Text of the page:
Saturday night, my roomies threw me an incredible party! My lovely roommate took it upon herself to go to four different cupcakes shops in the city to get different cupcakes so that we could have a sampling. It was so much better then cake. Instead of one type of cake, we all got to try chocolate, vanilla, red velvet, mocha, s’mores, and many many more. She got them from Butter Lane, Crumbs, Cupcake Cafe, and Chikalicious. It was amazing! We played a massive game of charades and then broke out the karaoke machine and sang some amazing songs. There was a slight damper on the evening when the fire alarm went off at 1:30 in the morning, but once we got back inside, I got to open all my presents! All and all, I’d say it was one of my most memorable birthdays.

    Now of course, even I couldn’t go without baking for my own birthday. I decided on some cookies that I had planned on making weeks ago, but couldn’t because the dough has to be fridgerated for hours. Basically a mix of oatmeal, peanut butter and some M&M’s, monster cookies are bound to become my new comfort cookie. Except for the fridge time, they were incredibly easy to make and to add to the peanut butter, I decided on peanut M&M’s instead of plain ones. The 5 cups of oatmeal lends to many many cookies – I’d say about 40 cookies. I gave a bunch away to my family because there was no way we could finish them all. Hopefully they’ll enjoy them 🙂

    MONSTER COOKIES

    (Adapted from BAKED)

    INGREDIENTS:

    • 1/2 cup all-purpose flour
    • 1 tablespoon baking soda
    • Pinch of salt
    • 5 ¾ cups rolled oats
    • ¾ cups (1 ½ sticks) cold unsalted butter, cut into cubes
    • 1 ½ cups firmly packed light brown sugar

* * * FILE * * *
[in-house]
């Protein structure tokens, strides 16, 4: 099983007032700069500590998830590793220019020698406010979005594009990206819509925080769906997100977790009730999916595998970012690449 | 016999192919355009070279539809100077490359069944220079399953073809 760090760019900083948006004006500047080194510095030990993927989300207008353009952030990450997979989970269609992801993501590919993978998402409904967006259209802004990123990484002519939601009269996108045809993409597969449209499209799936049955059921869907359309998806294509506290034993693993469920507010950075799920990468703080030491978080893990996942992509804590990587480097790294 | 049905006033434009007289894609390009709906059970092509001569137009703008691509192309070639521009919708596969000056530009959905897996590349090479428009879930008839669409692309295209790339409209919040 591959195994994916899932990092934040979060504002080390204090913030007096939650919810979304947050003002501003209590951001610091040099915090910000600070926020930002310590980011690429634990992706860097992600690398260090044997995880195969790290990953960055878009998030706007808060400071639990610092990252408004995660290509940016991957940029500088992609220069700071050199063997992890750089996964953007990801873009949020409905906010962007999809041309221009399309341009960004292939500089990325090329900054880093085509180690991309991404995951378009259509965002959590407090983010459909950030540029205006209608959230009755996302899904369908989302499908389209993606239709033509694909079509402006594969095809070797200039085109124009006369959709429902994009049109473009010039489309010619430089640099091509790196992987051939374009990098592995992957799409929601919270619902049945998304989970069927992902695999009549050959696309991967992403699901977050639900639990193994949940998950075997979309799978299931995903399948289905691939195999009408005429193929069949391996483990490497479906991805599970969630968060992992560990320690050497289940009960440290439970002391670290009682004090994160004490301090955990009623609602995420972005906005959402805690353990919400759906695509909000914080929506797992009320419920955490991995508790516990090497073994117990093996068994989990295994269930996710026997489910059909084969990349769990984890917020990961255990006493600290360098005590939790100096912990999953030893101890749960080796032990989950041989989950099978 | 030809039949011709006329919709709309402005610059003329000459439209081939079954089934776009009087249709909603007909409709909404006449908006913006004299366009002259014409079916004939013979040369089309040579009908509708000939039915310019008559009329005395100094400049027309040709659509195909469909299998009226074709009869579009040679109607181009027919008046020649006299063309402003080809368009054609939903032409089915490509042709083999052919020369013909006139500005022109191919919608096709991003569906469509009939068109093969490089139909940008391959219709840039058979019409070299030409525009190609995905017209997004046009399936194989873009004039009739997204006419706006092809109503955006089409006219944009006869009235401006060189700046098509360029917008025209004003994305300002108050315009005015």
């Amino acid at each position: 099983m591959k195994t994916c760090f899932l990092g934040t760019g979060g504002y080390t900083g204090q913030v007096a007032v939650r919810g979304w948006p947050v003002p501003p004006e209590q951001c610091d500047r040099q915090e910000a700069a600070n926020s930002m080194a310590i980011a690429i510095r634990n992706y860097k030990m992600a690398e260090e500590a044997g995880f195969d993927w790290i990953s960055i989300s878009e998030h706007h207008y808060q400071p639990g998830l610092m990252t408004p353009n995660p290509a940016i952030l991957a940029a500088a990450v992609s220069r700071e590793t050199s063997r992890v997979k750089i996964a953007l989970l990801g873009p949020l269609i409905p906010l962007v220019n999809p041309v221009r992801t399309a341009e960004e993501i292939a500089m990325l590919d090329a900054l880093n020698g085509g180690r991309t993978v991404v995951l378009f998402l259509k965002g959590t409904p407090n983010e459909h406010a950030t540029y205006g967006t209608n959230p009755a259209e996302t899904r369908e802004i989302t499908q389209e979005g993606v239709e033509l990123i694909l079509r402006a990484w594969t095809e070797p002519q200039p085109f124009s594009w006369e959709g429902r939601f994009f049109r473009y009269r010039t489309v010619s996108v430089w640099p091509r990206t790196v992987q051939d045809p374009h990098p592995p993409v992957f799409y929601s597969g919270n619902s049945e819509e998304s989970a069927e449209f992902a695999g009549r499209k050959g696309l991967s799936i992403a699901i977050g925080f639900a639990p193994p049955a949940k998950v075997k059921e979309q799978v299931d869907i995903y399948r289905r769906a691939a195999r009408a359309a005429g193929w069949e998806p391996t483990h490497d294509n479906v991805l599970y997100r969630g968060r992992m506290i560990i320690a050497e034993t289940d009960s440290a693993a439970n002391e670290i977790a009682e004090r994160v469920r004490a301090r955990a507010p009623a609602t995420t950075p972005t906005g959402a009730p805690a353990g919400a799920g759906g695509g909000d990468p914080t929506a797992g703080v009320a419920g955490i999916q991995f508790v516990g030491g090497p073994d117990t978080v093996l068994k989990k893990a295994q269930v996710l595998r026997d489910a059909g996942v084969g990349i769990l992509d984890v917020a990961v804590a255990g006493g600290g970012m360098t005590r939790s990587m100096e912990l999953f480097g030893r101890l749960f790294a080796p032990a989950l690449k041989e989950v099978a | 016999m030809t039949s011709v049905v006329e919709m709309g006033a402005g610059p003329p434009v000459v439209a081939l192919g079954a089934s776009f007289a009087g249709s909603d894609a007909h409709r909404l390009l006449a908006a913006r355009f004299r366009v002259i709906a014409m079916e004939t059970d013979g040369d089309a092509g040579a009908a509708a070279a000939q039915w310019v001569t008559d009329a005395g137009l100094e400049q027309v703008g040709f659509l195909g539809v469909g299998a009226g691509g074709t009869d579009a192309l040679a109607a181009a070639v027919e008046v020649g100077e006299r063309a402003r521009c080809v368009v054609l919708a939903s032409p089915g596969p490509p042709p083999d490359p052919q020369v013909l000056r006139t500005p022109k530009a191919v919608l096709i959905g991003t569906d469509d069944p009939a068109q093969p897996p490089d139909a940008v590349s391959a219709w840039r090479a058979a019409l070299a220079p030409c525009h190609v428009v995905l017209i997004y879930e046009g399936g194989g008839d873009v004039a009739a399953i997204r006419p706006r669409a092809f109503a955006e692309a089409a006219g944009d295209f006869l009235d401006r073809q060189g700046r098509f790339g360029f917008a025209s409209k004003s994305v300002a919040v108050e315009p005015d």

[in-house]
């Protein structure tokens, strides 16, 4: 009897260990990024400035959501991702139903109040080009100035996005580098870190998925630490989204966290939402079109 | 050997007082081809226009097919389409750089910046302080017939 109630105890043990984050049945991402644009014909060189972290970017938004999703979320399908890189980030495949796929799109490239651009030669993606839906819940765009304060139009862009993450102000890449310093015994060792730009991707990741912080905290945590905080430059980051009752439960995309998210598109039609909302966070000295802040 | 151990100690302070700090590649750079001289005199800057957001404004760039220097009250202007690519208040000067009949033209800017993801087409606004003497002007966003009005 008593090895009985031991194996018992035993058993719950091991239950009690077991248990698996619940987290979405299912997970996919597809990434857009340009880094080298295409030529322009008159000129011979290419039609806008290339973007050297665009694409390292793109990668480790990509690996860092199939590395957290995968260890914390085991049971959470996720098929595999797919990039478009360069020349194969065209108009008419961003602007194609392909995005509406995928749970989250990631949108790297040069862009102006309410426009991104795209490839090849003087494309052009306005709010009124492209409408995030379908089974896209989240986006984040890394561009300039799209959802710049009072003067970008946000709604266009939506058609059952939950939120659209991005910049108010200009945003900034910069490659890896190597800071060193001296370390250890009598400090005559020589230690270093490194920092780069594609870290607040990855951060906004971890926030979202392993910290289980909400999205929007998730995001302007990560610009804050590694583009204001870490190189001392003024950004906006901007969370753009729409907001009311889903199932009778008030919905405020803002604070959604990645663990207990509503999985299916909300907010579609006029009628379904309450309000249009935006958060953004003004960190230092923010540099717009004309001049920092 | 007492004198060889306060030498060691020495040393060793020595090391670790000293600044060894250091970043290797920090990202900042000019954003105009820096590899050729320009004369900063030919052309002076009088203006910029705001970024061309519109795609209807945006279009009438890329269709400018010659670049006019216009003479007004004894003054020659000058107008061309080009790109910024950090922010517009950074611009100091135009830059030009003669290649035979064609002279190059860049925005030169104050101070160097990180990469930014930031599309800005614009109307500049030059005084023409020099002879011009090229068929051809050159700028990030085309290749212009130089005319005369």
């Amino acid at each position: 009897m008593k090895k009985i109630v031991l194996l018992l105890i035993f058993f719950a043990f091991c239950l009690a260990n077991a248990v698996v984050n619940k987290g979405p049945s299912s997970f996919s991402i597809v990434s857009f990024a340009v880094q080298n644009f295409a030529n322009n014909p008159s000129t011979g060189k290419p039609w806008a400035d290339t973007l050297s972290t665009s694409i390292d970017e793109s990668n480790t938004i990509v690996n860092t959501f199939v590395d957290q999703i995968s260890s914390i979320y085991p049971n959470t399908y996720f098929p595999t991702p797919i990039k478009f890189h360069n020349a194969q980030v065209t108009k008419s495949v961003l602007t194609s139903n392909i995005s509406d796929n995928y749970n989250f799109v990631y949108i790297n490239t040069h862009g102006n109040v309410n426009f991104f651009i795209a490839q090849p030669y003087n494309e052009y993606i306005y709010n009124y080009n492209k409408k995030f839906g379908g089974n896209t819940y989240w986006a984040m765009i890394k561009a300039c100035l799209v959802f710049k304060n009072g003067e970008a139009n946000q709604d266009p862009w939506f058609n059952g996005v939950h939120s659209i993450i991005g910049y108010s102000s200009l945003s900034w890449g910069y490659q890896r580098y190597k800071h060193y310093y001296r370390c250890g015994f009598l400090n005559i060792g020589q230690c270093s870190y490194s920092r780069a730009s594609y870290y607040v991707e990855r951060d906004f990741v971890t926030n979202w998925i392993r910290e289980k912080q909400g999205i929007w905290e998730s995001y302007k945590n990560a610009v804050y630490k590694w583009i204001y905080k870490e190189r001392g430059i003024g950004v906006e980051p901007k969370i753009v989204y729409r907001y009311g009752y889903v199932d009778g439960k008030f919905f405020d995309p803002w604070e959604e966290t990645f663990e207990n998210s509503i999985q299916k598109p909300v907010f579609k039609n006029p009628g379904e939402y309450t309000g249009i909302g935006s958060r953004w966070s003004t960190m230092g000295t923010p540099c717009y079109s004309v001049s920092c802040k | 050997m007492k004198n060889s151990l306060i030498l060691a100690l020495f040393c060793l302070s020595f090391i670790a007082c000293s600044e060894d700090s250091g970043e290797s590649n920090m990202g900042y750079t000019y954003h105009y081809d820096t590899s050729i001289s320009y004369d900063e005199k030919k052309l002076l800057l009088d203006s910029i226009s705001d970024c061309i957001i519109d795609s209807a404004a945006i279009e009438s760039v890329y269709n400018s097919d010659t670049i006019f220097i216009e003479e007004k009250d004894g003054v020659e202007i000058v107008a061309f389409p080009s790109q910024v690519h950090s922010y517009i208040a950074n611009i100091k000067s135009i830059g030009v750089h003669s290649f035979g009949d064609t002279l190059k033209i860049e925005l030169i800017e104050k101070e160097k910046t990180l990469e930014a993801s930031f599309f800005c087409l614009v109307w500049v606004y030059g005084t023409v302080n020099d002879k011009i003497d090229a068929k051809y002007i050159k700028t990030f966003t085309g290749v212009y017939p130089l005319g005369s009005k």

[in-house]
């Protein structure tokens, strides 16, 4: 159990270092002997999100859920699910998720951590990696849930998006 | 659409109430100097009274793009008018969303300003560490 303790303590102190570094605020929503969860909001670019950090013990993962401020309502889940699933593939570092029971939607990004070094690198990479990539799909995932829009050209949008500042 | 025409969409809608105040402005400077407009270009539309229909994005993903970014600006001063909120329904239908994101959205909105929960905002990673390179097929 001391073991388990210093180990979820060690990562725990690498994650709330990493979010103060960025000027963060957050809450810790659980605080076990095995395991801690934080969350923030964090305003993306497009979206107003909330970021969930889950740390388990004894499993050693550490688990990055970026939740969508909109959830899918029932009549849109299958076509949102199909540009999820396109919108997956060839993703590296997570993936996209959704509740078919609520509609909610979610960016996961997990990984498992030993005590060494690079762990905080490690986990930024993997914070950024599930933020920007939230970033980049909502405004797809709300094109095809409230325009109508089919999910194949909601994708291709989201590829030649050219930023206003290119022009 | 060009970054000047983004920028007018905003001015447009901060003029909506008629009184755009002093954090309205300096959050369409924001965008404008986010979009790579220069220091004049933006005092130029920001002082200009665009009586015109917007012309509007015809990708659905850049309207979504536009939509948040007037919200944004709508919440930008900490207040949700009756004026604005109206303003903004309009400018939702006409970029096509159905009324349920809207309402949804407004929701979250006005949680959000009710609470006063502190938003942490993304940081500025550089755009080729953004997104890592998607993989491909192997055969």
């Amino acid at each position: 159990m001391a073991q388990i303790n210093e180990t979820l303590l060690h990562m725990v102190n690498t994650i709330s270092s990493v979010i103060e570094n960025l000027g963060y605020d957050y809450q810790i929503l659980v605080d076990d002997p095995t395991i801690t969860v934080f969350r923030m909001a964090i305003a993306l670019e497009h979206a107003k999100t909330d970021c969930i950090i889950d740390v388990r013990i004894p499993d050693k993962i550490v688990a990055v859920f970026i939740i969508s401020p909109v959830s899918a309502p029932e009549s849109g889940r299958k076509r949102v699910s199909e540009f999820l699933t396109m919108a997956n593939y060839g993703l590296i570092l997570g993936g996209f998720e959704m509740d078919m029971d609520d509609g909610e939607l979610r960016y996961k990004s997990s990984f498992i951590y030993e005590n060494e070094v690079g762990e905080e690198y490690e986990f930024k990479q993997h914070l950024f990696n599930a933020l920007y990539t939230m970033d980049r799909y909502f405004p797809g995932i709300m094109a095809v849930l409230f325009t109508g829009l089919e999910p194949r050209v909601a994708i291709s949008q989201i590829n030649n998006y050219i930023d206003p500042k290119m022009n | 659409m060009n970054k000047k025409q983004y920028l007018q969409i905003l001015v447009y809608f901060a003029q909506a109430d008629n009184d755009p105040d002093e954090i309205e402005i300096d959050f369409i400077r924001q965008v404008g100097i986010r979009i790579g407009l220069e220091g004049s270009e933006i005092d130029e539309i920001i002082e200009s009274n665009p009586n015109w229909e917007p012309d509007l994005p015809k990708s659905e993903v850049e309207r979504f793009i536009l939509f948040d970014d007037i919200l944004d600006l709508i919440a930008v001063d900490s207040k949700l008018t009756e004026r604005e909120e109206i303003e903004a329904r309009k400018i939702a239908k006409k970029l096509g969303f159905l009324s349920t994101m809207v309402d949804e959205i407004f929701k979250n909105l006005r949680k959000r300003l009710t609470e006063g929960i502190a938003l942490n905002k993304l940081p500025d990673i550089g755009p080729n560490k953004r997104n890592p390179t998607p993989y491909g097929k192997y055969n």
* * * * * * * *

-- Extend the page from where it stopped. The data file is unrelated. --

• 1 ½ cups granulated sugar
    • 5 large eggs
    • ¼ tsp light corn syrup (I didn’t have any, and didn’t feel like venturing out to get any, and they seemed to turn out fine without)
    • ¼ tsp vanilla extract
    • 2 cups chunky peanut butter (I used smooth)
    • 1 cup (6 ounces) milk or semi-sweet chocolate
    • 1 cup (6 ounces) M&M’s (Decided on peanut M&M’s instead to give it even more peanuty flavor – used three packages)

    DIRECTIONS:

    1) In a large bowl whisk the flour, baking soda, and salt together. Add the oats and stir until combined.

    2) In the bowl of electric mixer with paddle attachment, cream butter until smooth and pale in color.

    3) Add the sugars and mix on low speed until just incorporated. Do not overmix.

    4) Scrape down bowl and add eggs one at a time, beating until smooth (about 20 seconds) and scraping down bowl after each edition.

    4) Add the corn syrup and vanilla and beat until incorporated.

    5) Scrape down bowl and add peanut butter. Mix on low speed until just combined, add the oat mixture in three additions, mixing on low speed until just incorporated.

    6) Use a spatula or wooden spoon and fold in the chocolate chips and M&M’s.

    7) Cover bowl tightly and refrigerate for 5 hours.

    8 ) Preheat oven to 375 degrees and line baking sheets with parchment paper.

    9) Use ice cream scoop to scoop out dough into 2- tablespoon size balls on two baking sheets – 2 inches apart. (I just used my hands)

    10) Bake for 12-15 minutes, rotating pans halfway through baking time. Let cool on pans for 8-10 minutes, then transfer to wire rack to cool completely.